SOURCE: Foreign Policy
comments powered by Disqus
Leslie H. Gelb: The Myth That Screwed Up 50 Years of U.S. Foreign Policy
Leslie H. Gelb is president emeritus of the Council on Foreign Relations.
U.S. President John F. Kennedy's skillful management of the Cuban missile crisis, 50 years ago this autumn, has been elevated into the central myth of the Cold War. At its core is the tale that, by virtue of U.S. military superiority and his steely will, Kennedy forced Soviet Premier Nikita Khrushchev to capitulate and remove the nuclear missiles he had secretly deployed to Cuba. As Secretary of State Dean Rusk rhapsodized, America went "eyeball to eyeball," and the Soviets "just blinked." Mythologically, Khrushchev gave everything, and Kennedy gave nothing. Thus the crisis blossomed as an unabashed American triumph and unmitigated Soviet defeat.
Kennedy's victory in the messy and inconclusive Cold War naturally came to dominate the politics of U.S. foreign policy. It deified military power and willpower and denigrated the give-and-take of diplomacy. It set a standard for toughness and risky dueling with bad guys that could not be matched -- because it never happened in the first place.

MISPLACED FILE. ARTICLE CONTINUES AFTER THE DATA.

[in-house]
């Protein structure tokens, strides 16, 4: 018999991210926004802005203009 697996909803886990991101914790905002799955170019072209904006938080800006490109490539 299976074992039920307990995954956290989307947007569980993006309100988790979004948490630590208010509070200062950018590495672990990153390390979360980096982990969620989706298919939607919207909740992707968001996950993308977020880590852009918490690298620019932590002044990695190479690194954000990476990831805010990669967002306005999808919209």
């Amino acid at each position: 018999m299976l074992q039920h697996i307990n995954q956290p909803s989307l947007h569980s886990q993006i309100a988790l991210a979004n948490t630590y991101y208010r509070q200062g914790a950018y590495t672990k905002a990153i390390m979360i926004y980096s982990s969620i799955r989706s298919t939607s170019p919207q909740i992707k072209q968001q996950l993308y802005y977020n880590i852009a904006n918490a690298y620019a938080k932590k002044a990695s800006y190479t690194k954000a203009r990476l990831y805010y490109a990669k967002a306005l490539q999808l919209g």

Of course, Americans had a long-standing mania against compromising with devils, but compromise they did. President Harry Truman even went so far as to offer communist Moscow a place in the Marshall Plan. His secretary of state, Dean Acheson, later argued that you could deal with communists only by creating "situations of strength." And there matters more or less rested until the Cuban missile crisis, when JFK demonstrated the strength proposition in spades, elevating pressures on his successors to resist compromise with those devils.
What people came to understand about the Cuban missile crisis -- that JFK succeeded without giving an inch -- implanted itself in policy deliberations and political debate, spoken or unspoken. It's there now, all these decades later, in worries over making any concessions to Iran over nuclear weapons or to the Taliban over their role in Afghanistan. American leaders don't like to compromise, and a lingering misunderstanding of those 13 days in October 1962 has a lot to do with it...
comments powered by Disqus
- Revised AP U.S. History Standards Will Emphasize American Exceptionalism
- In a county that tried to amend U.S. history course, a lesson in politics
- Overhauling La Guardia, an Airport With a Historical Name but a Tarnished Image
- Now it can be told: The weakening of the Voting Rights Act of 1965 is the crowning achievement of GOP partisans who detested the law
- Japanese textbooks may sanitize history, but comic art books don't
- Historians Against the War gathering signatures for new resolution to AHA on alleged violations of academic freedom in Israel
- Academic Seeks Death Certificate for Outlaw Billy the Kid
- Murderer of historian of Czech Jewry goes on trial
- Election results are in for the American Historical Association
- Nial Ferguson warns Obama’s bet on Iran has low odds of success